“The question is not whether a world without plastic pollution is possible but what we will do together to make it happen,” said Sander Defruyt from the Ellen Mac Arthur Foundation at a seminar on “Rethinking the future of plastics” organised  by the EIB Institute and the EIB Corporate Responsibility Department.

Though fundamental to our everyday life plastics are one of the most wasteful examples of our existing linear, take-make-dispose economy.  “We need a fundamental redesign of the economy, a massive global shift from a linear to a circular economy”, he added. Each year, 8 million tonnes of plastics enter the oceans. At this pace, by 2050, there could be more plastics than fish in the ocean.

To change this, the Ellen MacArthur Foundation launched the ‘New Plastics Economy Global Commitment’ that aims at eradicating plastic waste and pollution at the source. So far it has been signed by 400 businesses representing 20% of the industry, financial institutions including the EIB, but also 16 governments and many cities. A number of academics, NGOs, and citizens have also signed the text.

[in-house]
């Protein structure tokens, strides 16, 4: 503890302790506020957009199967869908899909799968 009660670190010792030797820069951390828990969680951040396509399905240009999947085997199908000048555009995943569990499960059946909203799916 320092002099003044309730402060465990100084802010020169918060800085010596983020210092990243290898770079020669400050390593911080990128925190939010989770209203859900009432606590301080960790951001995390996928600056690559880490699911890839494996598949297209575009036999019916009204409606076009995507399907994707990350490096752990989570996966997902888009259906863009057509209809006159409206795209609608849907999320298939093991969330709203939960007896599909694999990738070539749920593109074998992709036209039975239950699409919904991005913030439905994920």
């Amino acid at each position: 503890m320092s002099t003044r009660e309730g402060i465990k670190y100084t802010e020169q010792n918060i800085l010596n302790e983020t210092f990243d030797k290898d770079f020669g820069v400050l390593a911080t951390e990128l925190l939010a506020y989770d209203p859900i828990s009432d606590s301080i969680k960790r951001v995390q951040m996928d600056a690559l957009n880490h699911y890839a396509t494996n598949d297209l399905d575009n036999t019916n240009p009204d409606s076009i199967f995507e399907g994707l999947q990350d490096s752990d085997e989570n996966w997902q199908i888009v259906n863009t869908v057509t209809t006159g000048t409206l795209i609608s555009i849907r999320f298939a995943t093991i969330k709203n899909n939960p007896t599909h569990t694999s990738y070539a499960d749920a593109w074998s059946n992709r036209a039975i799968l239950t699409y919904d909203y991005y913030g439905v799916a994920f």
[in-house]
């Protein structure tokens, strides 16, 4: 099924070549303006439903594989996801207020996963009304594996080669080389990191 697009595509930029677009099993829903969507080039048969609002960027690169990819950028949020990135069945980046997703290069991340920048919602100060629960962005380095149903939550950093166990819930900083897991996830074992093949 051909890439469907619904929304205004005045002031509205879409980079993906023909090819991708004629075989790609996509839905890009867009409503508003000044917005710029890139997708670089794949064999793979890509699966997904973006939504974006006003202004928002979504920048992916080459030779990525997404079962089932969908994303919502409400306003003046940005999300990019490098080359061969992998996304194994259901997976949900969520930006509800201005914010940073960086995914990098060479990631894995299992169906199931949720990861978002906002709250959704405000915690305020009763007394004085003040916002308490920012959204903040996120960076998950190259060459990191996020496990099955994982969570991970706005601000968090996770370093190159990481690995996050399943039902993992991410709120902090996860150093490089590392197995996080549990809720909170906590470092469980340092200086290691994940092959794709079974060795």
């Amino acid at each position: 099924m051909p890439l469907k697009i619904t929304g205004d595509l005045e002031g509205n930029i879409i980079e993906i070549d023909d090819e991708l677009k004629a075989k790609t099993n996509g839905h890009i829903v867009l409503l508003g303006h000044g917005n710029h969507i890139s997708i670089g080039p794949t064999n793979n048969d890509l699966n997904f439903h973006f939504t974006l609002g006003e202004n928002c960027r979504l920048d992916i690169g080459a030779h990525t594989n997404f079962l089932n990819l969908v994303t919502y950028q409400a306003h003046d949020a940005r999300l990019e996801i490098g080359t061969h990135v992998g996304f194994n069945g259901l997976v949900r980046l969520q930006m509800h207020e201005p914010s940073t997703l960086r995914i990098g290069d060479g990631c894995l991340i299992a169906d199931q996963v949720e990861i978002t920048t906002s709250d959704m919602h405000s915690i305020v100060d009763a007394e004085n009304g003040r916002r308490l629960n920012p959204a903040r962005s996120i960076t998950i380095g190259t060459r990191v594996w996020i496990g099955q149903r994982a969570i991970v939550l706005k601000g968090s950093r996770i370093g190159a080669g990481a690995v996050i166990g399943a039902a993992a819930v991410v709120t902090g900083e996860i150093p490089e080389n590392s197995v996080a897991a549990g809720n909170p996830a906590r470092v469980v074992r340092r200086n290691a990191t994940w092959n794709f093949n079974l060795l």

The Global Commitment provides “a robust framework” with common targets by signatory type by 2025, such as

  • eliminating problematic or unnecessary plastic packaging;
  • moving from single-use towards reuse models where relevant;
  • 100% of packaging to be reusable, recyclable, or compostable;
  • using 25% recycled content across all plastic packaging used (against 2% currently), and an annual public reporting process, concluded M Defruyt.

This was the second of a series of seminars the EIB Institute is organising together with the EIB Corporate Responsibility Department. It will host key representatives from important Civil Society Organisations that the EIB Group engages with on a broad range of sustainability topics.

Click here for the presentation and click on the image on the right to listen to the seminar